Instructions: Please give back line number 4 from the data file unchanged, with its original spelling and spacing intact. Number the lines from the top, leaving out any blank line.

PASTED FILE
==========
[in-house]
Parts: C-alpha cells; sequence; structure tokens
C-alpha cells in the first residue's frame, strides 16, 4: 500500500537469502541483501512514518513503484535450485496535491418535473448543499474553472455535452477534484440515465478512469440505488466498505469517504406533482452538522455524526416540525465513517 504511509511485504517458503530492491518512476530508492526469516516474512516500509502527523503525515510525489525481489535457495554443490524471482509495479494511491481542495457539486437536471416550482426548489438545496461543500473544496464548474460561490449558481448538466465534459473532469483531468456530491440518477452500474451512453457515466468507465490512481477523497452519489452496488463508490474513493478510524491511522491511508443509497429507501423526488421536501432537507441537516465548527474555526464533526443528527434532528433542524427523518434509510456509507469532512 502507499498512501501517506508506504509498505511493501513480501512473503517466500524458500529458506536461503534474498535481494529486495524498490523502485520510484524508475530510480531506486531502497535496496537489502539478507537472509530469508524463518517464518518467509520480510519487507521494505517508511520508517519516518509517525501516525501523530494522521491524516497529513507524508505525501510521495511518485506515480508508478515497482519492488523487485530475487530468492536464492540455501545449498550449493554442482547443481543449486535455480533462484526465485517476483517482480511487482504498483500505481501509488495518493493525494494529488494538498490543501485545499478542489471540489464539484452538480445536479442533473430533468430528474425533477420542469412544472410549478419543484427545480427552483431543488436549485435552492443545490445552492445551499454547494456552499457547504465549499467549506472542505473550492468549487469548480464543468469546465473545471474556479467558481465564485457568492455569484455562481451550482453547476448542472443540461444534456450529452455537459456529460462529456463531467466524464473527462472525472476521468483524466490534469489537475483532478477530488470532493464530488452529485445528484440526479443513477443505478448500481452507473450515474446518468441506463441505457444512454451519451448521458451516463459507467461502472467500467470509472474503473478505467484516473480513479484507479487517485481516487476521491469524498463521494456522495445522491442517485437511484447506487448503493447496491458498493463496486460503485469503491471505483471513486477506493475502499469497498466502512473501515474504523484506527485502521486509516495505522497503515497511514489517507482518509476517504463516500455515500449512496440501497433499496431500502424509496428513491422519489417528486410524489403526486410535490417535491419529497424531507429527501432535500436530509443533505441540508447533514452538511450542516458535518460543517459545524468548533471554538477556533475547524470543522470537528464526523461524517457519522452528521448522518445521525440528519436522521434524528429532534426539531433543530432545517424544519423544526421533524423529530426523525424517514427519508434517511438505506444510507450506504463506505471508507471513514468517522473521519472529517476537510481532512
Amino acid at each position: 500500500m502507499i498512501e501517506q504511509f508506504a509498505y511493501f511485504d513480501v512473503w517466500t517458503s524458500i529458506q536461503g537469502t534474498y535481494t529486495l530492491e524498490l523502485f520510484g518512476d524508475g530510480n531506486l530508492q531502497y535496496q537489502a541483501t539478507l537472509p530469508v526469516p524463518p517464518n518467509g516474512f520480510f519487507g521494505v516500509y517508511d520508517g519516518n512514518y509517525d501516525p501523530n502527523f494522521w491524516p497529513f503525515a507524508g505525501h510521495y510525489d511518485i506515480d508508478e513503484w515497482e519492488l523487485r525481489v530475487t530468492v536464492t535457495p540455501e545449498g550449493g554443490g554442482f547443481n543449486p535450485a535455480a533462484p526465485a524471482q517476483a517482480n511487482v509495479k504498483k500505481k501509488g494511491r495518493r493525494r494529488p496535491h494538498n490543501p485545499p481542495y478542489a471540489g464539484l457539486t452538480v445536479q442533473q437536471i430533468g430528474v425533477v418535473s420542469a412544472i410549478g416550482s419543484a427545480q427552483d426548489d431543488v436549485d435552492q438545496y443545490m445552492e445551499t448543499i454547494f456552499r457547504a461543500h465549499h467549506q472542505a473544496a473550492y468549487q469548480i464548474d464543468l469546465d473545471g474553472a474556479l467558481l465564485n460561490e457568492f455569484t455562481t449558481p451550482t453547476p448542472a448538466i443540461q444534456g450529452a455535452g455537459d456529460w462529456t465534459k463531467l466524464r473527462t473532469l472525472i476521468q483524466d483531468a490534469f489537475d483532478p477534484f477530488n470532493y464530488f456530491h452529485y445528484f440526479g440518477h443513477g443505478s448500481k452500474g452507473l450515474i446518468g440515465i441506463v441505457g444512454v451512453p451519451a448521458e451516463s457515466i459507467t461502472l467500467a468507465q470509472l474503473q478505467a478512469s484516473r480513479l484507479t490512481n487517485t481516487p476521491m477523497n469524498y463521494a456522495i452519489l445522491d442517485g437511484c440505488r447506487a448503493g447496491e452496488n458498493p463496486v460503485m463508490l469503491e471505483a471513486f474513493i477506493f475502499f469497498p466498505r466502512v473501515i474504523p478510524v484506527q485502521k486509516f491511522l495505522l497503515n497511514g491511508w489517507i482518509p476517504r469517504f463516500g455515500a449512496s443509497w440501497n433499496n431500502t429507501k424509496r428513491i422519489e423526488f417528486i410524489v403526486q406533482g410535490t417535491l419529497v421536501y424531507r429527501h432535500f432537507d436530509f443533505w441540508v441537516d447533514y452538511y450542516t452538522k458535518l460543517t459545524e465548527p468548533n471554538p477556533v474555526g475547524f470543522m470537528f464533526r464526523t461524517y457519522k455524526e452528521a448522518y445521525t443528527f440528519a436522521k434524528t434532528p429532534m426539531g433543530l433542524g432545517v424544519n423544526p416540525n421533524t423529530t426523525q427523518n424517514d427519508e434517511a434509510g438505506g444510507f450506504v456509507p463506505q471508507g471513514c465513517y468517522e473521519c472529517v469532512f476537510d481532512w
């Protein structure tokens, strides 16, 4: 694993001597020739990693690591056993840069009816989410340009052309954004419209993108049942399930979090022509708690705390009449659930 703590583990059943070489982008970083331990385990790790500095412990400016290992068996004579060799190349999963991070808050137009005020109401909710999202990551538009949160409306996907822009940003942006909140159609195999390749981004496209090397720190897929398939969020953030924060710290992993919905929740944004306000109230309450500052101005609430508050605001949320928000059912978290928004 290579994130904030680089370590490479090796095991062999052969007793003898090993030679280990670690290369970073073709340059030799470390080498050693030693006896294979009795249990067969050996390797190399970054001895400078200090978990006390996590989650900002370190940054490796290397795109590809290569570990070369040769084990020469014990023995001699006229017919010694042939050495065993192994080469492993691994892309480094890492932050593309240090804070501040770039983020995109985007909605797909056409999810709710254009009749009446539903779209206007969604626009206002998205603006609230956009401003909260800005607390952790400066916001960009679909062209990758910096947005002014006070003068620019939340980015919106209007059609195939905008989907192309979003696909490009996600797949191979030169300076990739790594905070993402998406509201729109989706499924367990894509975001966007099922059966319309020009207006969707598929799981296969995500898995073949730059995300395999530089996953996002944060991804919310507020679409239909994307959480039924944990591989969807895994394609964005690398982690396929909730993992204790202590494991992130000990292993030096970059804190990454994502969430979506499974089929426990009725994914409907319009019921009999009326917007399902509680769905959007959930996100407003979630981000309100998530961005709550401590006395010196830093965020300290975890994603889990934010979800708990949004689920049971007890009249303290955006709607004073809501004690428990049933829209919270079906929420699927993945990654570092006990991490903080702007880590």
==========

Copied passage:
Amino acid at each position: 500500500m502507499i498512501e501517506q504511509f508506504a509498505y511493501f511485504d513480501v512473503w517466500t517458503s524458500i529458506q536461503g537469502t534474498y535481494t529486495l530492491e524498490l523502485f520510484g518512476d524508475g530510480n531506486l530508492q531502497y535496496q537489502a541483501t539478507l537472509p530469508v526469516p524463518p517464518n518467509g516474512f520480510f519487507g521494505v516500509y517508511d520508517g519516518n512514518y509517525d501516525p501523530n502527523f494522521w491524516p497529513f503525515a507524508g505525501h510521495y510525489d511518485i506515480d508508478e513503484w515497482e519492488l523487485r525481489v530475487t530468492v536464492t535457495p540455501e545449498g550449493g554443490g554442482f547443481n543449486p535450485a535455480a533462484p526465485a524471482q517476483a517482480n511487482v509495479k504498483k500505481k501509488g494511491r495518493r493525494r494529488p496535491h494538498n490543501p485545499p481542495y478542489a471540489g464539484l457539486t452538480v445536479q442533473q437536471i430533468g430528474v425533477v418535473s420542469a412544472i410549478g416550482s419543484a427545480q427552483d426548489d431543488v436549485d435552492q438545496y443545490m445552492e445551499t448543499i454547494f456552499r457547504a461543500h465549499h467549506q472542505a473544496a473550492y468549487q469548480i464548474d464543468l469546465d473545471g474553472a474556479l467558481l465564485n460561490e457568492f455569484t455562481t449558481p451550482t453547476p448542472a448538466i443540461q444534456g450529452a455535452g455537459d456529460w462529456t465534459k463531467l466524464r473527462t473532469l472525472i476521468q483524466d483531468a490534469f489537475d483532478p477534484f477530488n470532493y464530488f456530491h452529485y445528484f440526479g440518477h443513477g443505478s448500481k452500474g452507473l450515474i446518468g440515465i441506463v441505457g444512454v451512453p451519451a448521458e451516463s457515466i459507467t461502472l467500467a468507465q470509472l474503473q478505467a478512469s484516473r480513479l484507479t490512481n487517485t481516487p476521491m477523497n469524498y463521494a456522495i452519489l445522491d442517485g437511484c440505488r447506487a448503493g447496491e452496488n458498493p463496486v460503485m463508490l469503491e471505483a471513486f474513493i477506493f475502499f469497498p466498505r466502512v473501515i474504523p478510524v484506527q485502521k486509516f491511522l495505522l497503515n497511514g491511508w489517507i482518509p476517504r469517504f463516500g455515500a449512496s443509497w440501497n433499496n431500502t429507501k424509496r428513491i422519489e423526488f417528486i410524489v403526486q406533482g410535490t417535491l419529497v421536501y424531507r429527501h432535500f432537507d436530509f443533505w441540508v441537516d447533514y452538511y450542516t452538522k458535518l460543517t459545524e465548527p468548533n471554538p477556533v474555526g475547524f470543522m470537528f464533526r464526523t461524517y457519522k455524526e452528521a448522518y445521525t443528527f440528519a436522521k434524528t434532528p429532534m426539531g433543530l433542524g432545517v424544519n423544526p416540525n421533524t423529530t426523525q427523518n424517514d427519508e434517511a434509510g438505506g444510507f450506504v456509507p463506505q471508507g471513514c465513517y468517522e473521519c472529517v469532512f476537510d481532512w